Park's changes hook fishing aficionados

Swan Harbor Farm's $900,000 project includes new pier, observation deck

July 09, 2006|By CASSANDRA A. FORTIN | CASSANDRA A. FORTIN,SPECIAL TO THE SUN

Miguel Perez cast his fishing line into the Chesapeake Bay, one last attempt before he'd be on his way.

The Aberdeen man waited until he noticed a slight tug on the line before pulling it slowly out of the water. He had caught what he estimated to be about a 15-pound catfish.

"This is the biggest fish I've ever caught," he said taking out his cell phone and shooting a quick picture.

The hearty catch was due partly to luck, perhaps, but Perez also credited his location: the new pier at Swan Harbor Farm.

"This new pier gets me out further into the bay, and now I'm catching more fish and bigger fish," he said. "It's just great."

The new pier recently opened at Swan Harbor Farm, a 503-acre county park in Havre de Grace. The pier is part of a $900,000 project that began in December. Besides the 304-foot-long fishing pier, other improvements include a lighted stone walkway that connects to a formal garden, an observation deck, a gazebo and boat slips.

The park held a grand opening last month. But the storms and torrential downpours of the past couple of weeks have presented some formidable challenges for the staff at the new site.

When Conowingo Dam floodgates were opened during the storms two weeks ago, debris from the Susquehanna River collected at the pier, said Bob Lee Geddes, project manager.

"Garbage and other debris is caught up around the pier," said Geddes. "The pier juts far enough out into the bay that it stops the debris from going by. We knew this would happen; we just hoped it wouldn't be so soon."

Then, on Wednesday night, more than 2 1/2 inches of rain fell, creating a hole in the beach about 5 feet deep and 6 feet wide.

"We haven't closed the pier or anything, but we have safety concerns," said Geddes. "We don't want any young children falling in that hole."

But before the park staff can fill the hole, they are waiting for the water to recede before they try to fill the hole.

"We're not even into hurricane season yet, this is all from one little storm," said Geddes. "We have to be prepared for anything."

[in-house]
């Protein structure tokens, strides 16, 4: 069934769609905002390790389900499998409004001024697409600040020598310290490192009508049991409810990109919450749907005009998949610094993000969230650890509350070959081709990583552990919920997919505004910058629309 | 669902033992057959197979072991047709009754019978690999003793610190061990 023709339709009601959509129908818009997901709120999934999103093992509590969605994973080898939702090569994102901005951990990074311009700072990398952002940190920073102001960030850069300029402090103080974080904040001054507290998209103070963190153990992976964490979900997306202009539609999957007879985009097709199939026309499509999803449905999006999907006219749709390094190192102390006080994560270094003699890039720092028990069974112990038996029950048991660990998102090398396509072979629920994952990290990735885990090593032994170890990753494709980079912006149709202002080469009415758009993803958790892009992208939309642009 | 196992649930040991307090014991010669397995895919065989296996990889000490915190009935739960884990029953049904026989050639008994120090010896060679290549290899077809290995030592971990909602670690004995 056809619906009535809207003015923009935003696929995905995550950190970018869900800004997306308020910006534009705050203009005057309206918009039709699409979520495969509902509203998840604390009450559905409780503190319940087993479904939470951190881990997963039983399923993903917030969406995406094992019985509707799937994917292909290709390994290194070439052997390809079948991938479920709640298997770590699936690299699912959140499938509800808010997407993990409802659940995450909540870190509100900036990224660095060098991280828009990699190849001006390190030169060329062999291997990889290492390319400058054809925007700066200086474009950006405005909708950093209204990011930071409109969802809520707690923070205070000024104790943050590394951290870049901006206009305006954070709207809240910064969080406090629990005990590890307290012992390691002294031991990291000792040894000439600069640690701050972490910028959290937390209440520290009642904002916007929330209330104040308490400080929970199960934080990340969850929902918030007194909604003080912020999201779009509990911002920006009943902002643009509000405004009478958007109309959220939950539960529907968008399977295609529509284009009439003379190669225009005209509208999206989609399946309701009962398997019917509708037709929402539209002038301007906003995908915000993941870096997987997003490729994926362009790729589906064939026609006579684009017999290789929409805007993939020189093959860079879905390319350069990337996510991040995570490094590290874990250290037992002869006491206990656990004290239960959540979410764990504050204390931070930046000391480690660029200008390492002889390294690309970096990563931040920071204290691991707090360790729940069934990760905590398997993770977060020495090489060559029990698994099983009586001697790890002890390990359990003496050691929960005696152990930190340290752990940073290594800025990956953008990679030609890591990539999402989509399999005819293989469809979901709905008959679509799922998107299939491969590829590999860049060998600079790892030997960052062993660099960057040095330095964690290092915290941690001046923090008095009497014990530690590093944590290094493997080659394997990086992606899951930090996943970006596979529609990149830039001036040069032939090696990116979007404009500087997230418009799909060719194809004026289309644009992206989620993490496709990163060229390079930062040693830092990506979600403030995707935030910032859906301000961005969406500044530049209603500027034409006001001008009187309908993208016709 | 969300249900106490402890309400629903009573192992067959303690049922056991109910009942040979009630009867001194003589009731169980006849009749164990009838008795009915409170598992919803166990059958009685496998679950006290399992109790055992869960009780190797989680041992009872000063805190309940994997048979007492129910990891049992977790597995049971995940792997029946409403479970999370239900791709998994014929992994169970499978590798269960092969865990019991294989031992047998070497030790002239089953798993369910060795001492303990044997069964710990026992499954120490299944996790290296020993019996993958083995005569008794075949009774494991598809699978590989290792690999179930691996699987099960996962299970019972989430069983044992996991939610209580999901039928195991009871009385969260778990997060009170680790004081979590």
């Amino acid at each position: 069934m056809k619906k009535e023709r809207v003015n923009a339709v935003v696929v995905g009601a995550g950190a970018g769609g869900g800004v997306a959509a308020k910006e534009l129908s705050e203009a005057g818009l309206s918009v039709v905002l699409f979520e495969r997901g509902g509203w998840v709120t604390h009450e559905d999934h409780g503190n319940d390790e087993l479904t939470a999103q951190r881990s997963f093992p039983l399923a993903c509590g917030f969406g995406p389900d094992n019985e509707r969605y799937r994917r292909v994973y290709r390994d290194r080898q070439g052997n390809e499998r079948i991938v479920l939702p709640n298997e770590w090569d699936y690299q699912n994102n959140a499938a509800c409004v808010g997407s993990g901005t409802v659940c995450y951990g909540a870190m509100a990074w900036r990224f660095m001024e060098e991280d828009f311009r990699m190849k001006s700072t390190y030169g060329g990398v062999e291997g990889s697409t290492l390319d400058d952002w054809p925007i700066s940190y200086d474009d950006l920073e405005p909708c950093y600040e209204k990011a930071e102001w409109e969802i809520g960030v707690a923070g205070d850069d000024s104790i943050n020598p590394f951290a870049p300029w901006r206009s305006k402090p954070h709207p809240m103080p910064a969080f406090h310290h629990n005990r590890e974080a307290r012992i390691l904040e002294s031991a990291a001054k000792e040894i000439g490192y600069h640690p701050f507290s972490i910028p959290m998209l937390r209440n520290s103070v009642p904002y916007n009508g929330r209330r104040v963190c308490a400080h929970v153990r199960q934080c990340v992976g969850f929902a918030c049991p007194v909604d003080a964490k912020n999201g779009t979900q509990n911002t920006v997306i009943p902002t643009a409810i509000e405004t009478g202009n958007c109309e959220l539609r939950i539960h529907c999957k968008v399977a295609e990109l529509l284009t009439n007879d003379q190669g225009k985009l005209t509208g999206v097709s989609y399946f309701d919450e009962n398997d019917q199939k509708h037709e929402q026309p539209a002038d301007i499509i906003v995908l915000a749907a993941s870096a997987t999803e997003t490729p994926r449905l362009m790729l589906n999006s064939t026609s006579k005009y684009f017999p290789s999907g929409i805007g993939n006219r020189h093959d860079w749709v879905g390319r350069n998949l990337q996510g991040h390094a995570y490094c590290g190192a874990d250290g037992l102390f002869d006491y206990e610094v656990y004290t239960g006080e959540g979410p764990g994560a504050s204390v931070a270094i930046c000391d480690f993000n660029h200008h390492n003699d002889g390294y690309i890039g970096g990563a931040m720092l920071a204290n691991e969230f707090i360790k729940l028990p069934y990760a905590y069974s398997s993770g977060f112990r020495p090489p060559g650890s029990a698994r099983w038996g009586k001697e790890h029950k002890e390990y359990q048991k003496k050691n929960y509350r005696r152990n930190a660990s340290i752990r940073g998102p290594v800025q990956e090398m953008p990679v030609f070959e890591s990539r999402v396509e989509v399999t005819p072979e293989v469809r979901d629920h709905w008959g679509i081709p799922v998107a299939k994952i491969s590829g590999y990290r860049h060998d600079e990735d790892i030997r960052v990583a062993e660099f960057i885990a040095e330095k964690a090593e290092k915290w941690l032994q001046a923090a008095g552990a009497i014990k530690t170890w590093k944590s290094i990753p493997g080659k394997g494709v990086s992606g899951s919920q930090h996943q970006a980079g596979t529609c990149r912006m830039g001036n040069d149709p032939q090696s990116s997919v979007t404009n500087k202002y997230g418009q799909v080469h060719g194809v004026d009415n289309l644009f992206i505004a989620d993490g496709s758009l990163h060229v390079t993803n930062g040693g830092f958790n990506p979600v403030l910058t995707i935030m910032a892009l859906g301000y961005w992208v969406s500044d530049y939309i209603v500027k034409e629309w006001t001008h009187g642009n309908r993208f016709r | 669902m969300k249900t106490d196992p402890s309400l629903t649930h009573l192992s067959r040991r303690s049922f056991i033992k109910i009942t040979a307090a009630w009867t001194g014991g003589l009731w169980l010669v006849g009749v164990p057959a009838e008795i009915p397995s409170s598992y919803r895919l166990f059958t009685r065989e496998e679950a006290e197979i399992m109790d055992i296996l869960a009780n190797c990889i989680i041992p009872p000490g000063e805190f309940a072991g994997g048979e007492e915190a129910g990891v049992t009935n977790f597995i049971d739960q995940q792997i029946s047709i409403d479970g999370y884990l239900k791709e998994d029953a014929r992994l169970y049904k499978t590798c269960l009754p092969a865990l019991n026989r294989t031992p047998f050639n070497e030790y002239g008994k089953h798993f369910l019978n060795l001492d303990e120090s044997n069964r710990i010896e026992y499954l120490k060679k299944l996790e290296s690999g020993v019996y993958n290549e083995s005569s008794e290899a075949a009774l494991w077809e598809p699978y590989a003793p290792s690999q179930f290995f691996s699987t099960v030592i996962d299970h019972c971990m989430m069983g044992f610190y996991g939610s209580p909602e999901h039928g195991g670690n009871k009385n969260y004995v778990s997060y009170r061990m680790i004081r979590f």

Geddes said he is considering applying for a grant to fund a $150,000 stone fill along the shoreline.

"A stone fill is environmentally friendly, and it will protect against erosion," said Geddes.

In the meantime, the park remains open, and the pier presents an inviting destination for anglers and walkers, sightseers and nature lovers.

"It's one of the few places in the county that offers public access to the Chesapeake Bay," said Craig Lanphear, the recreation specialist at Swan Harbor. "People can walk out here on the end of the pier and see things they weren't previously able to see. The view is just breathtaking."

Plenty of visitors to the park are coming for just that reason. Anne Kennedy of Forest Hill was on site shooting the spring catalog for the Ulla Popken women's apparel shop in Glen Arm, Baltimore County.

Kennedy scouted the location when she attended a wedding there the week after the opening.

"This place is absolutely great," Kennedy said. "It has everything. A vineyard, wildflowers, a gazebo and a fantastic view."

Perez, the angler from Aberdeen, has fished at Swan Harbor for years, usually standing along the shoreline. Although he says he's always had good luck catching fish there, the conditions off of the pier have been a huge upgrade.

"This is the best thing they could ever do for the guys like me that just like to fish," Perez said as he cleaned his catch of the day.

More improvements are in the works at the pier, Geddes said. He's working on installing running water and a fishing station, which could give anglers a place to clean the fish and their equipment without making a mess on the pier, he said. Those additions could be in place by Aug. 1.

"Right now, the fishermen are cleaning and gutting their fish on the pier and the blood and mess is getting all over the place," Geddes said.

Geddes also is envisioning longer-term improvements, including a permanent structure to replace the tent used for weddings.

The park books weddings every weekend from April through October. The ceremonies are outdoors and the receptions are in the tent. But in the case of inclement weather, the tent has to be taken down and put away.

"Taking that tent down and putting it up again is a lot of work," he said.

Even before the improvements, weddings were being booked at the park as early as 18 months in advance, said Geddes. And he expects demand to increase.

"People are actually canceling their church weddings to schedule them out here," he said. "We want to make sure they have their perfect wedding and a permanent building would help."

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